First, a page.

Blair Rynearson, Colorado State Forest managerGOULD, Colo. – The Colorado State Forest Service recently hired a new manager for the Colorado State Forest, a state trust property in the mountains of northcentral Colorado.

Blair Rynearson took the helm as manager of the State Forest in July. He has served as a forester there since 2018. Based out of the CSFS State Forest Field Office in Gould, he will steward about 58,000 acres of forestland and a facility with buildings on the National Register of Historic Places.

“The Colorado State Forest is a special place,” Rynearson said. “Improving and maintaining the health of the forest is a great responsibility, and future management will prioritize working with all the stakeholders who value its resources.”

Forest Health Top Priority

As manager of the Colorado State Forest, Rynearson said his primary focus is on improving the health of the forest. The State Forest experienced a mountain pine beetle outbreak from 2005 to 2012, so the bulk of forest management work there is salvaging beetle-killed trees while the wood still holds value. This will help regenerate a healthier forest, while reducing the potential for a large-scale wildfire, improving wildlife habitat, helping ensure visitor safety and access, and supporting the local wood products industry.

Rynearson said he works closely with many diverse stakeholders at the State Forest, including Colorado Parks and Wildlife, which manages recreation at State Forest State Park. From removing dead trees around cabins, campgrounds and roads, to facilitating research, to maintaining historic buildings that date to the 1920s, it is all a part of the job as the Colorado State Forest manager.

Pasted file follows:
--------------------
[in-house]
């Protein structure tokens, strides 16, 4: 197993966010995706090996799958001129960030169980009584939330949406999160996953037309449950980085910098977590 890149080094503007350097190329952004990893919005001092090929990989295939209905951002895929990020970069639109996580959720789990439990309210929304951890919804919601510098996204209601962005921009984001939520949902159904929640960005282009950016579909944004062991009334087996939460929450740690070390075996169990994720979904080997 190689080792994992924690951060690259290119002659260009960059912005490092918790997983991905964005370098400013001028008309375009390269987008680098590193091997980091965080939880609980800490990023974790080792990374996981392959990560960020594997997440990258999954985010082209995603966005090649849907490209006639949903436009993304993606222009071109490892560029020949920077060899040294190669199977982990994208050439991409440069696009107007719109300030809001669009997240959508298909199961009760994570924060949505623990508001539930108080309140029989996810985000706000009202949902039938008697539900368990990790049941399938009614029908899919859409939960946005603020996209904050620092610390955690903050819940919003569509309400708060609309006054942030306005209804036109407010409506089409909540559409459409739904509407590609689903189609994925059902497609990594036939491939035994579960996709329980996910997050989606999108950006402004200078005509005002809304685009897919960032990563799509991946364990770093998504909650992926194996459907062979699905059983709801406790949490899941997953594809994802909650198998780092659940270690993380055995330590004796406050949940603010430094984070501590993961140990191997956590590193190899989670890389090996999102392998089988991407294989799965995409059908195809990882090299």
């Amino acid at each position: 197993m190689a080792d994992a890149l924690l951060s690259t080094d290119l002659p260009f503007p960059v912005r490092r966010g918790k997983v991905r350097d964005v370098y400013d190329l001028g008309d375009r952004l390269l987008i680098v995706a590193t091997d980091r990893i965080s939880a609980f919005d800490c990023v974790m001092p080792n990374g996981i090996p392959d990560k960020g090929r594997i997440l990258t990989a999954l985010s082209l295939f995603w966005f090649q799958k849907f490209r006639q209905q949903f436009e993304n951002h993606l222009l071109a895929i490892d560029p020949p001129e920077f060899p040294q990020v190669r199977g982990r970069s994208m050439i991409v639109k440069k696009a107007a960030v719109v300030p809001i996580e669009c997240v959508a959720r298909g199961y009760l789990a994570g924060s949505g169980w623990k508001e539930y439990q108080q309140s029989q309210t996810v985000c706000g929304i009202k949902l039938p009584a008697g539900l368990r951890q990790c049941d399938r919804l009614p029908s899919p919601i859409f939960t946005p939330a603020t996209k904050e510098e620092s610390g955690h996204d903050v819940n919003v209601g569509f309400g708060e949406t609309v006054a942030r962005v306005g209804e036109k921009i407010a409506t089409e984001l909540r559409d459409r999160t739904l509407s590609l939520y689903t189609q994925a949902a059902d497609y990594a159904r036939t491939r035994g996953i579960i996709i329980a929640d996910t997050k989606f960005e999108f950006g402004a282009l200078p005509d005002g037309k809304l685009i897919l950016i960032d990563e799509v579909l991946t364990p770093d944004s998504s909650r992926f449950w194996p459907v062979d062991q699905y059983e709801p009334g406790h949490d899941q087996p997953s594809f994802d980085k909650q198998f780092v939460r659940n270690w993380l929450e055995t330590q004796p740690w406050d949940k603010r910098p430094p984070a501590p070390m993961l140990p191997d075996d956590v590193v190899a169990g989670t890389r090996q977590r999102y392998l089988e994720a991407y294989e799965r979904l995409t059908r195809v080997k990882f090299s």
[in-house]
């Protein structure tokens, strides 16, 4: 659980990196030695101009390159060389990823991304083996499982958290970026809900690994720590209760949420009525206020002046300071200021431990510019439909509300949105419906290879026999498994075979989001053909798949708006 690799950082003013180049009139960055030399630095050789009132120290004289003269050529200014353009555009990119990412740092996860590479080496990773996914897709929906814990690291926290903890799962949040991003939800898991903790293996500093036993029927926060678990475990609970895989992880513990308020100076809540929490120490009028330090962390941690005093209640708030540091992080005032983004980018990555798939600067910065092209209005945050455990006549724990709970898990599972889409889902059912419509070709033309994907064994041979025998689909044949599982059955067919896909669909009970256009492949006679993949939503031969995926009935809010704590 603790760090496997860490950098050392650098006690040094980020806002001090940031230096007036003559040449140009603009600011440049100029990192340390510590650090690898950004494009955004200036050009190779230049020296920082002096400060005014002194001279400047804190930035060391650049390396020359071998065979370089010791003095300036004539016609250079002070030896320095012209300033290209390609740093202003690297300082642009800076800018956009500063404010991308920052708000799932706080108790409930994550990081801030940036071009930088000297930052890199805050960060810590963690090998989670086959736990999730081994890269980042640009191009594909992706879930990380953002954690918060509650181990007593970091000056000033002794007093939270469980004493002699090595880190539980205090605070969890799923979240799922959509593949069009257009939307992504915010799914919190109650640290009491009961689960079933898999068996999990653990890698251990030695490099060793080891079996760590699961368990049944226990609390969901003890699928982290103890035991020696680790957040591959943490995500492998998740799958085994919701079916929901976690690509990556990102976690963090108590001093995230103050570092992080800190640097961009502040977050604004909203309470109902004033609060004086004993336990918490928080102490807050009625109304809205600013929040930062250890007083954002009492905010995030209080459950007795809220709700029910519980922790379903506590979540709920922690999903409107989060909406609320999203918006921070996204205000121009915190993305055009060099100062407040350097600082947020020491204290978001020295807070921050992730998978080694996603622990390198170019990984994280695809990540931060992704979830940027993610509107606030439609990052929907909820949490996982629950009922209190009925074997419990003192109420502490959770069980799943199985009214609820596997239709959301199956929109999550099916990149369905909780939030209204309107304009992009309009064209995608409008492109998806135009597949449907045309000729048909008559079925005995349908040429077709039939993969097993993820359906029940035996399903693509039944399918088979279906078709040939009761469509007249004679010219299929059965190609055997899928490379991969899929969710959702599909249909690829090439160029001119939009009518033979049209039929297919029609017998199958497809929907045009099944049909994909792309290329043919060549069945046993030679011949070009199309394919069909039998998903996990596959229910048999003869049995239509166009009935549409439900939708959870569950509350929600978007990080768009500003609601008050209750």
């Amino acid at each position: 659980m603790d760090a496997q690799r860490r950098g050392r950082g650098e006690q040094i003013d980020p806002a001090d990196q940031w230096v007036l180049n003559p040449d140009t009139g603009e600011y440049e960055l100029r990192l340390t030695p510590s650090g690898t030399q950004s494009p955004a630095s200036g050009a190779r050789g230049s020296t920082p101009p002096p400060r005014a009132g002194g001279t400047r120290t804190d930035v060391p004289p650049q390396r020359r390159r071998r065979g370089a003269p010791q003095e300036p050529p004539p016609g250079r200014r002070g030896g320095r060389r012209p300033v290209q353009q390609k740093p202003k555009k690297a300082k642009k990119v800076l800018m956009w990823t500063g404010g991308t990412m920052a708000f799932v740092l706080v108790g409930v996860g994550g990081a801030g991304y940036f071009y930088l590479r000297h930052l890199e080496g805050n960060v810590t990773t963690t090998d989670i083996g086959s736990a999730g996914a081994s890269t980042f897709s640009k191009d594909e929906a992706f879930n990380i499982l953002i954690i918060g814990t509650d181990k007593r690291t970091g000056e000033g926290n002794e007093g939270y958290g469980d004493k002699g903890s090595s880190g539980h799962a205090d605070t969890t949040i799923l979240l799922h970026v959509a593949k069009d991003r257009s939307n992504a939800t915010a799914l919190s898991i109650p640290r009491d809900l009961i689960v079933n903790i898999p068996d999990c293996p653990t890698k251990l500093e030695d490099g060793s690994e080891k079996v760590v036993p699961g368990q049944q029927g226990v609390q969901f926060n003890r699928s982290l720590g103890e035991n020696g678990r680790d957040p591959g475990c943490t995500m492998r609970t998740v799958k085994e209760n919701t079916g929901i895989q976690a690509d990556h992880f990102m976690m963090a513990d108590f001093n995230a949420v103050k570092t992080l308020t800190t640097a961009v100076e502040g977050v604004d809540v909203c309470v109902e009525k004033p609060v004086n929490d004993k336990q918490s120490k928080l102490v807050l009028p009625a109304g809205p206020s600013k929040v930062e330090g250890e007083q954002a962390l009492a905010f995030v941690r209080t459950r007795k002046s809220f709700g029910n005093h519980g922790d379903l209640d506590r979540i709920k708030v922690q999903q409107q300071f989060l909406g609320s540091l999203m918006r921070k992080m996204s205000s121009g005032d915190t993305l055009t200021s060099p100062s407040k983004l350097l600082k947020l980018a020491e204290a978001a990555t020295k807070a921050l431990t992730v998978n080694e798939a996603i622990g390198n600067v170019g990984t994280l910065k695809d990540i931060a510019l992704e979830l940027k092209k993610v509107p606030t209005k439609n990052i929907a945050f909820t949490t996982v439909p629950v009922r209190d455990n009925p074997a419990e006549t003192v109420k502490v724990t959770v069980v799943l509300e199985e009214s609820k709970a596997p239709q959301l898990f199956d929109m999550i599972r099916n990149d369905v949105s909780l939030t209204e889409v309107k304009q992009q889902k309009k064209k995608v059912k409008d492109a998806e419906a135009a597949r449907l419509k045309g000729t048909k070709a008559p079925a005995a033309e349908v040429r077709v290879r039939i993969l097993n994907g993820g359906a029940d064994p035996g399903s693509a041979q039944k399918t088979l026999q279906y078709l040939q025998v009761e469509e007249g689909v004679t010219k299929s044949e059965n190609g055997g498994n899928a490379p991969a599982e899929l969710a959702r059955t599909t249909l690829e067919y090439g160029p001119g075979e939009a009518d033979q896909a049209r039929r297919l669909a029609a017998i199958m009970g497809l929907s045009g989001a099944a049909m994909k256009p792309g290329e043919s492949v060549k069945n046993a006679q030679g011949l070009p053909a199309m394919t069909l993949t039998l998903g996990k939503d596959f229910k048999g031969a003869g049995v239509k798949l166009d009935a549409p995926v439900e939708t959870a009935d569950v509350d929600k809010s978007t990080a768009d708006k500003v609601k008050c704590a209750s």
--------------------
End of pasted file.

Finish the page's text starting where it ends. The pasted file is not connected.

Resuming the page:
Challenges Ahead

With two decades as a forester and an advanced degree in forestry, Rynearson said that he looks forward to carrying on the legacy of past State Forest managers and facing the challenges ahead.

In 2020, three large wildfires threatened the Colorado State Forest and burned roughly 580,000 acres in close proximity to the State Forest. The risk of wildfire in northern Colorado has increased over the last 20 years because of warmer summers, earlier snowmelt, ongoing drought and overgrown forests full of beetle-killed trees. While current beetle activity remains at natural levels on the State Forest, Rynearson said he is concerned about a recent uptick in sub-alpine fir decline, as well as a historic blowdown event in September of last year that could fuel an increase in the spruce bark beetle population.

For more information about the Colorado State Forest, or to contact Rynearson, please call (970) 723-4505 or visit csfs.colostate.edu/colorado-state-forest.

More About the Colorado State Forest

Established in 1938, the Colorado State Forest is a 71,000-acre property (with 58,000 acres of forestland) in northcentral Colorado owned by the State Land Board. Here forestry, grazing, recreation and wildlife coexist on a working landscape that generates revenue for Colorado public schools. The Colorado State Forest Service manages the forest resources through an agreement with the State Land Board.